In fact, here, no trunks are visible because they are buried in long rows of mounded dirt. The vines are planted en foule, French for "in a crowd," a traditional method until the late 19th century. Unlike modern vineyards, in which each row is made up of many plants, each row of en foule vines at Bollinger comprises just a few plants.
Each year, after grapes are picked from the canes, the canes are bent into a bell shape and planted back in the earth.
Own Rooted vs. Grafted Vines: Which Make Better Wines?
New roots develop, and new canes rise up from the ground. Over time that single vine can stretch the length of an entire row, rising up out of the earth and plunging back in. The vineyard workers need special training. Also, the yield is much lower because the canes develop fewer bunches of grapes.
One more unexpected fact is that the vieilles vignes are not so vieilles. They are replanted regularly. The oldest vines are around 50 years old. At the second vineyard, the rows of en foule vines are sandwiched by conventional-looking rows. These are ungrafted vines, planted in a modern style, Mr. Descotes said, for comparison's sake.
Only 3, to 5, bottles are made in vintage years. But Bollinger declares vintages fairly often, 7 out of 10 years in the 's and 's. Until , the wine from these vineyards went into Bollinger blends. Then Cyril Ray, a British wine writer and fervent Bollinger fan, suggested a separate bottling.
The first commercial vintage was And so to dinner. Bollinger Champagnes are made predominantly from pinot noir, which along with chardonnay and pinot meunier are the only grapes permitted, but only Vieilles Vignes is exclusively pinot noir — a blanc de noirs. Blanc de noirs are rarely as stylish as blanc de blancs, made only from chardonnay grapes, but Mr. View all New York Times newsletters. Champagne, alone among French wine regions, dismisses the importance of terroir and celebrates blending.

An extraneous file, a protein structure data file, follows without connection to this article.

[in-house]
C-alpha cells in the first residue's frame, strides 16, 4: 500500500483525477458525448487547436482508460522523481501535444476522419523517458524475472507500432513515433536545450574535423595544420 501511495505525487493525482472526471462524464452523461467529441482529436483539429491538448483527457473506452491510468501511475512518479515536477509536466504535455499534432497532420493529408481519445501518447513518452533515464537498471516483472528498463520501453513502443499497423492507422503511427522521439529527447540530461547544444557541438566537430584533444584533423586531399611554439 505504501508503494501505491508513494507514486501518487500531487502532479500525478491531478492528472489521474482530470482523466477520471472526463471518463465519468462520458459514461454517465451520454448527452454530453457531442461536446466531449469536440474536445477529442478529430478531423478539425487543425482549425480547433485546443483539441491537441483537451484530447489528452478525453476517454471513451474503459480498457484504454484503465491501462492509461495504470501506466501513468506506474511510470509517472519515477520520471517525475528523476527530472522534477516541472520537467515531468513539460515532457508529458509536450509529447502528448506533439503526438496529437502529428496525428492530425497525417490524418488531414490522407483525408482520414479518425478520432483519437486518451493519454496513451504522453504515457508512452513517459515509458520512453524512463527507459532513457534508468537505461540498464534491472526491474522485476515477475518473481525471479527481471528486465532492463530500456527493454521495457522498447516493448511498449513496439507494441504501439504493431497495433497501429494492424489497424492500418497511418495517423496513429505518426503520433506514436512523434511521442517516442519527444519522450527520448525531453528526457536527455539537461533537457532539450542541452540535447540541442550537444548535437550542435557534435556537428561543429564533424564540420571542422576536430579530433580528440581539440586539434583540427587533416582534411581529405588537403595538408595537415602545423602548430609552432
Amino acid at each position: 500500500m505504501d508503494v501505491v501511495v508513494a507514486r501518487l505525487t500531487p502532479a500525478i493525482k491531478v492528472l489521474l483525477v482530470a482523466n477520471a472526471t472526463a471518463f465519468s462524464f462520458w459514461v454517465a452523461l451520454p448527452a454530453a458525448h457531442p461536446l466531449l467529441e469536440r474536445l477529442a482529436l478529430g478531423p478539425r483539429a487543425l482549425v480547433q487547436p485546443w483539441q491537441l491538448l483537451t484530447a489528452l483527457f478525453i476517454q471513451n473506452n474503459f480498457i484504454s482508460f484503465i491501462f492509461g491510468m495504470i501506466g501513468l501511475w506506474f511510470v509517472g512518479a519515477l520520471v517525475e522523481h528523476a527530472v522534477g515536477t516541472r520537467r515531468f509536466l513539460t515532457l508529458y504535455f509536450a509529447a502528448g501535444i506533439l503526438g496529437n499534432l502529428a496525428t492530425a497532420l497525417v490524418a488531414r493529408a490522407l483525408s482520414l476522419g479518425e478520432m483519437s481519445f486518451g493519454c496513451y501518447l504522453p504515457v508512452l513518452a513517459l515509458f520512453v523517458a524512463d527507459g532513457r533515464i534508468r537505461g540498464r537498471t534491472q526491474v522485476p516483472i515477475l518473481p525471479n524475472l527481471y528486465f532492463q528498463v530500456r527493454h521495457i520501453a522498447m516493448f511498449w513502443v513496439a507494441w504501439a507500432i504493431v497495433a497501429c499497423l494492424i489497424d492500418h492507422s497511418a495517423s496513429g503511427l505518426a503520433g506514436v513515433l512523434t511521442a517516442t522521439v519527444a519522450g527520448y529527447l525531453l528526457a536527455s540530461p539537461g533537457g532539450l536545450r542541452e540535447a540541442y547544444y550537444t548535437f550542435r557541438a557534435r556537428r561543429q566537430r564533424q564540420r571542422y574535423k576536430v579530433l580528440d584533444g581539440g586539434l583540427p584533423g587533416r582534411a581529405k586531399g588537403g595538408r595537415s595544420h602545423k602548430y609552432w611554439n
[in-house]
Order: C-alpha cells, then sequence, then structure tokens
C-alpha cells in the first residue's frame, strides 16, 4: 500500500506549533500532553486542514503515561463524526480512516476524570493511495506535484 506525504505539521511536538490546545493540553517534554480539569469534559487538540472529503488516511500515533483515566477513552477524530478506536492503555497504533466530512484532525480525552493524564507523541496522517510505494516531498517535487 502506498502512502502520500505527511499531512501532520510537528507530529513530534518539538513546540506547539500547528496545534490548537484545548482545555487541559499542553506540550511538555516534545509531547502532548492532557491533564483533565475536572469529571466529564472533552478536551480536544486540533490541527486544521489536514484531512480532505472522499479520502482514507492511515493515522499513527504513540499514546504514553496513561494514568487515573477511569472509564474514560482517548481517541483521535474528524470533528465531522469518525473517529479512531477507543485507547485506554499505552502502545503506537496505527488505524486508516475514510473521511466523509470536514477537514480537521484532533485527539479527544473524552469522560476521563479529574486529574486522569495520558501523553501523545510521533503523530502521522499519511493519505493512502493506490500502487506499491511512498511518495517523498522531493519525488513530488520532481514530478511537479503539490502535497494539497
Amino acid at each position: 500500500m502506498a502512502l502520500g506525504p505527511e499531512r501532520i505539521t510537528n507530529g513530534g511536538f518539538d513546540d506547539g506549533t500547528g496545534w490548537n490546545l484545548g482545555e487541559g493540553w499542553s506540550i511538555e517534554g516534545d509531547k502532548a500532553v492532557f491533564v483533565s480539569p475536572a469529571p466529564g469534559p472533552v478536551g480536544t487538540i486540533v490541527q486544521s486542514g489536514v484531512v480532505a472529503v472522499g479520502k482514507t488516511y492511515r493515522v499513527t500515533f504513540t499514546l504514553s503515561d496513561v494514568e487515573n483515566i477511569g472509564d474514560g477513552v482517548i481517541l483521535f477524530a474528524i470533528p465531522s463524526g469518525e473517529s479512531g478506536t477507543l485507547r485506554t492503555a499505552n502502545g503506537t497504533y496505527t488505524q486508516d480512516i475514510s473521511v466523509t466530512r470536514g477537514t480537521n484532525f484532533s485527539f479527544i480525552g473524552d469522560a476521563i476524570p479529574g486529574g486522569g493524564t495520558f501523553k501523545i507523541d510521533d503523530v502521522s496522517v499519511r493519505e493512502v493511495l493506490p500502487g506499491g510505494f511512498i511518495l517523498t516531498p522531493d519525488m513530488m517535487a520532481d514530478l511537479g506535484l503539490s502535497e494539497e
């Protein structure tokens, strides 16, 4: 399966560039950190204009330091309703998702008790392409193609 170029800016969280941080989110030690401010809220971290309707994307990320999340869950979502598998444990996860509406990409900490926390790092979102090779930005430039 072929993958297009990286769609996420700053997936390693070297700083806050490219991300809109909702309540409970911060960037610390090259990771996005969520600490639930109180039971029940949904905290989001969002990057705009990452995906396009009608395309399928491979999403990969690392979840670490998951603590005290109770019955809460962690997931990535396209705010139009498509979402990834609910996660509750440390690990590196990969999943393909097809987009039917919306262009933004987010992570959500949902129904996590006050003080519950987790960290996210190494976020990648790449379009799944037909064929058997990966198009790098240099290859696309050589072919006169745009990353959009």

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Vieilles Vignes is from a single terroir, a single grape and a single vineyard. Yet it had, spectacularly. It was sedate for a Champagne, the bubbles soft and delicate, the color golden, bordering on amber. It was bone dry and quiet at first, but with a little air, it took on richness. It was still lively, graceful yet intense, with a succulence that comes from good acidity.
The toasty, nutlike flavors were precise and finely etched. This was a profound wine, and though it came from pinot noir, it had the majesty of an old white Burgundy. It's both easy and impossible to know what to make of a wine like this. To be literal-minded, consider the importance that most grape-growers place on selecting the right rootstocks, clones and soils for their wines.
They have a buffet of choices, and they know that the roots on which they choose to graft their vines can play an enormous role in how vigorous the vine is, how it absorbs nutrients and sunlight, and how the grapes ripen. Why wouldn't a vine's own roots also affect the quality of the grapes? But objectivity is often useless with wine.
The same bottle will taste different at a candlelight dinner with your sweetheart than it will, say, in a fluorescent office. It's not a wine. It's the dream of a wine.
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Self-rooted plants are different from many vines seen in BC, in that they are grown from cuttings from older vines that sprout roots and leaves when propagated. We have grown nearly every one of our plants from cuttings to mature vines, something that few other wineries have in common.
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This way, we can select our cuttings from proven hardy, healthy vines that have adapted to the Okanagan climate, and can ensure the quality of the plants from first budding onwards. For this reason we have a unique understanding and attachment to our vines, some of which were started decades ago. Watching each phase has provided us with intimate knowledge of how each plant grows and adapts in the Vineyard.
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